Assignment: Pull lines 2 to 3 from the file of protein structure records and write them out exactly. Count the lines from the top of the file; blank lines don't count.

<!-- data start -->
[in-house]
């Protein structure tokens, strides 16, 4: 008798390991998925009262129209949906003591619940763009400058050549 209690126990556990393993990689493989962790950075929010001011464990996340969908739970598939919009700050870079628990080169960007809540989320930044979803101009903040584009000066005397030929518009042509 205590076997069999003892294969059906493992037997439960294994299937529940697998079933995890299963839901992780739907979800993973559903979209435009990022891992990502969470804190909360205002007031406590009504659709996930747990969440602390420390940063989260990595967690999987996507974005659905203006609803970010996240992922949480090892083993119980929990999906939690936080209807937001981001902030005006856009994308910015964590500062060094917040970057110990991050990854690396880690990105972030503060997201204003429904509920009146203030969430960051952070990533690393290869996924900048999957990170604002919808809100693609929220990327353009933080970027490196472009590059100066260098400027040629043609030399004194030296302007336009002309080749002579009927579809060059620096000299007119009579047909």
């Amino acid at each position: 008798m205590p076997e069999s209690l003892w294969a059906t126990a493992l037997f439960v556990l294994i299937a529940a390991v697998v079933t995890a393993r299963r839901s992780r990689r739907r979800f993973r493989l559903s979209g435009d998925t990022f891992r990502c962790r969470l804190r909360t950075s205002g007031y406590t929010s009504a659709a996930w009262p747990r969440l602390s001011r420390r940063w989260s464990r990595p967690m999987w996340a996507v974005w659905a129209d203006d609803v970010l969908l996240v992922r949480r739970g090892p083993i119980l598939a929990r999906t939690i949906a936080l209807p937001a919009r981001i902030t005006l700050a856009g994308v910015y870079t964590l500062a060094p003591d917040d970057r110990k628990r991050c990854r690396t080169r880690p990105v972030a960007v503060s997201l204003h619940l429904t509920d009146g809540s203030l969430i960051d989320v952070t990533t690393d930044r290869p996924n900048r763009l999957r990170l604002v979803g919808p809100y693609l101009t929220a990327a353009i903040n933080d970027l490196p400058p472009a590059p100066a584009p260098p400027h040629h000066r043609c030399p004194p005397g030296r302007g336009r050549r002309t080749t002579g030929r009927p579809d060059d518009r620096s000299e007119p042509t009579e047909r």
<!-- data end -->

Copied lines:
């Protein structure tokens, strides 16, 4: 008798390991998925009262129209949906003591619940763009400058050549 209690126990556990393993990689493989962790950075929010001011464990996340969908739970598939919009700050870079628990080169960007809540989320930044979803101009903040584009000066005397030929518009042509 205590076997069999003892294969059906493992037997439960294994299937529940697998079933995890299963839901992780739907979800993973559903979209435009990022891992990502969470804190909360205002007031406590009504659709996930747990969440602390420390940063989260990595967690999987996507974005659905203006609803970010996240992922949480090892083993119980929990999906939690936080209807937001981001902030005006856009994308910015964590500062060094917040970057110990991050990854690396880690990105972030503060997201204003429904509920009146203030969430960051952070990533690393290869996924900048999957990170604002919808809100693609929220990327353009933080970027490196472009590059100066260098400027040629043609030399004194030296302007336009002309080749002579009927579809060059620096000299007119009579047909």
């Amino acid at each position: 008798m205590p076997e069999s209690l003892w294969a059906t126990a493992l037997f439960v556990l294994i299937a529940a390991v697998v079933t995890a393993r299963r839901s992780r990689r739907r979800f993973r493989l559903s979209g435009d998925t990022f891992r990502c962790r969470l804190r909360t950075s205002g007031y406590t929010s009504a659709a996930w009262p747990r969440l602390s001011r420390r940063w989260s464990r990595p967690m999987w996340a996507v974005w659905a129209d203006d609803v970010l969908l996240v992922r949480r739970g090892p083993i119980l598939a929990r999906t939690i949906a936080l209807p937001a919009r981001i902030t005006l700050a856009g994308v910015y870079t964590l500062a060094p003591d917040d970057r110990k628990r991050c990854r690396t080169r880690p990105v972030a960007v503060s997201l204003h619940l429904t509920d009146g809540s203030l969430i960051d989320v952070t990533t690393d930044r290869p996924n900048r763009l999957r990170l604002v979803g919808p809100y693609l101009t929220a990327a353009i903040n933080d970027l490196p400058p472009a590059p100066a584009p260098p400027h040629h000066r043609c030399p004194p005397g030296r302007g336009r050549r002309t080749t002579g030929r009927p579809d060059d518009r620096s000299e007119p042509t009579e047909r």